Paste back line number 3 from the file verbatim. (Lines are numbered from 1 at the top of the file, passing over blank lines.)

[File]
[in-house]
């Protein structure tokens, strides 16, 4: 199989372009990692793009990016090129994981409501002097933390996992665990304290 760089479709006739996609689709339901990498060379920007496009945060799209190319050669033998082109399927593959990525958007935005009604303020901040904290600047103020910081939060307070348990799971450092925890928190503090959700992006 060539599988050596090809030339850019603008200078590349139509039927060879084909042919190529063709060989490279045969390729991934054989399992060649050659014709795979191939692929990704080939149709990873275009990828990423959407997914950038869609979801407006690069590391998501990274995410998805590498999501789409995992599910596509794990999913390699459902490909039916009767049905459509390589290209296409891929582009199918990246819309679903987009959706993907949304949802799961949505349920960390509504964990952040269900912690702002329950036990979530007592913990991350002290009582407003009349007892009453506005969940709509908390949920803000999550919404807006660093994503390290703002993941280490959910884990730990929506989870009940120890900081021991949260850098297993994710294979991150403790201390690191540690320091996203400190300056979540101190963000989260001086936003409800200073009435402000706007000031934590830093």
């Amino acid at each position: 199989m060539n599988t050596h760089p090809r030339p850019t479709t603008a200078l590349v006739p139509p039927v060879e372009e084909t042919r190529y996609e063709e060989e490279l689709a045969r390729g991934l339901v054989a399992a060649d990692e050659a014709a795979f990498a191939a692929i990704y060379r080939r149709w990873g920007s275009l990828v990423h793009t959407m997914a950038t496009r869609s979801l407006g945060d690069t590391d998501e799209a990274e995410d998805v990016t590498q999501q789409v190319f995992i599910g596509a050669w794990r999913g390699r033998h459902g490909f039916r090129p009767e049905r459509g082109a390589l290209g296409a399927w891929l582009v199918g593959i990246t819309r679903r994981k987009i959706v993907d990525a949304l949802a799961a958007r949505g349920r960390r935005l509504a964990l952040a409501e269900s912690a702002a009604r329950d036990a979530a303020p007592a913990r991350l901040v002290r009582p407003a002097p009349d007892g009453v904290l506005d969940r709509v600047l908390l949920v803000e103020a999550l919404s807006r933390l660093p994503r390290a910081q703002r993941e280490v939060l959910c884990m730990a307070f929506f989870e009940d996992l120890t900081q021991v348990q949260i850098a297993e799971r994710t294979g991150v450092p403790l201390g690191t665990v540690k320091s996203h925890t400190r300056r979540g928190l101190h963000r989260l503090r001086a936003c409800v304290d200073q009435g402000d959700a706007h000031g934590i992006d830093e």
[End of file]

């Amino acid at each position: 199989m060539n599988t050596h760089p090809r030339p850019t479709t603008a200078l590349v006739p139509p039927v060879e372009e084909t042919r190529y996609e063709e060989e490279l689709a045969r390729g991934l339901v054989a399992a060649d990692e050659a014709a795979f990498a191939a692929i990704y060379r080939r149709w990873g920007s275009l990828v990423h793009t959407m997914a950038t496009r869609s979801l407006g945060d690069t590391d998501e799209a990274e995410d998805v990016t590498q999501q789409v190319f995992i599910g596509a050669w794990r999913g390699r033998h459902g490909f039916r090129p009767e049905r459509g082109a390589l290209g296409a399927w891929l582009v199918g593959i990246t819309r679903r994981k987009i959706v993907d990525a949304l949802a799961a958007r949505g349920r960390r935005l509504a964990l952040a409501e269900s912690a702002a009604r329950d036990a979530a303020p007592a913990r991350l901040v002290r009582p407003a002097p009349d007892g009453v904290l506005d969940r709509v600047l908390l949920v803000e103020a999550l919404s807006r933390l660093p994503r390290a910081q703002r993941e280490v939060l959910c884990m730990a307070f929506f989870e009940d996992l120890t900081q021991v348990q949260i850098a297993e799971r994710t294979g991150v450092p403790l201390g690191t665990v540690k320091s996203h925890t400190r300056r979540g928190l101190h963000r989260l503090r001086a936003c409800v304290d200073q009435g402000d959700a706007h000031g934590i992006d830093e």